Theses and Dissertations
As you embark upon this important element of your academic career, you should be aware of what a dissertation or thesis looks like. After all, how can you write a dissertation chapter if you've never read one before? Advisers often focus on the content of your dissertation or thesis since this is the culmination of a stage of your academic career and as such should showcase your writing, research, and critical thinking skills-but the form of a dissertation or thesis is also important, and commensurately more difficult to teach.
For every discipline there are differing expectations as to what a dissertation or thesis should include, as well as how it should be formatted. Even though as a writer you have control over how to explain your ideas and how to organize them within the text, scholars in your field have agreed upon how a dissertation/thesis should be organized: what types of chapters you should include, the minimum number of chapters a dissertation or thesis should have, and how those are formatted. This is where seeing and reading what other writers within your discipline and department have done will be helpful. You should do this sooner rather than later.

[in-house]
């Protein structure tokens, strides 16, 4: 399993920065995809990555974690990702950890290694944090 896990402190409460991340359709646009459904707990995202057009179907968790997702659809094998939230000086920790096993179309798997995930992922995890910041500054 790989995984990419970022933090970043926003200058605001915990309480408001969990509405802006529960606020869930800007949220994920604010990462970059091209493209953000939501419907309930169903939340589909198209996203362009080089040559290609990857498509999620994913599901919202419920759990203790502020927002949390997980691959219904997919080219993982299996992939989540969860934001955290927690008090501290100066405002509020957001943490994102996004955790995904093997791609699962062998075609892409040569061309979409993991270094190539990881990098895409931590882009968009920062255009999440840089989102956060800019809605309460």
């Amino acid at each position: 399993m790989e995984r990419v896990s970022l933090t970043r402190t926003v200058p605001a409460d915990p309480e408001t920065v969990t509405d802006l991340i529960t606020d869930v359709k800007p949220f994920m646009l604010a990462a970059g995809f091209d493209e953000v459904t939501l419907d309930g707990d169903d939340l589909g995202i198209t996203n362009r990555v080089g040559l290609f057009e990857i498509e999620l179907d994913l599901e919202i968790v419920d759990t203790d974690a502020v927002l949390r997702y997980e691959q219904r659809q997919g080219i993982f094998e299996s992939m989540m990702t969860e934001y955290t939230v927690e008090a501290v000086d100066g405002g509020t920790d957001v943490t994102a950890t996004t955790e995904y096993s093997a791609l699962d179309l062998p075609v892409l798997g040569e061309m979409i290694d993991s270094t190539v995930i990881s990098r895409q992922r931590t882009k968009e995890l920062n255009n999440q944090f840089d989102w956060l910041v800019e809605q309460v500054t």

- Start by asking your adviser if they have any suggestions of dissertations or theses you should look at. They may point you to things like the writings of an ex-advisee or a certain literature review article in a journal.
- After speaking to your adviser, you can seek out either a reference librarian or a subject librarian to find other dissertations or theses in your subject area. Find out more about how to access completed dissertations and theses, as well as information on thesis and dissertation formatting, via KU Libraries: Thesis and Dissertation Formatting.
- Reading not just for content but also for form will help you understand better how to put together your dissertation or thesis.
- Think about how the project as a whole is organized as well as how the individual chapters are organized: how do they separate their literature review from their discussion of their results, for example? Do they utilize headings and subheadings or bulleted lists at any point?
- Moreover, take notes about elements of the project that stand out to you: use of tables, inclusion of photographs, striking introductions, chapter titles.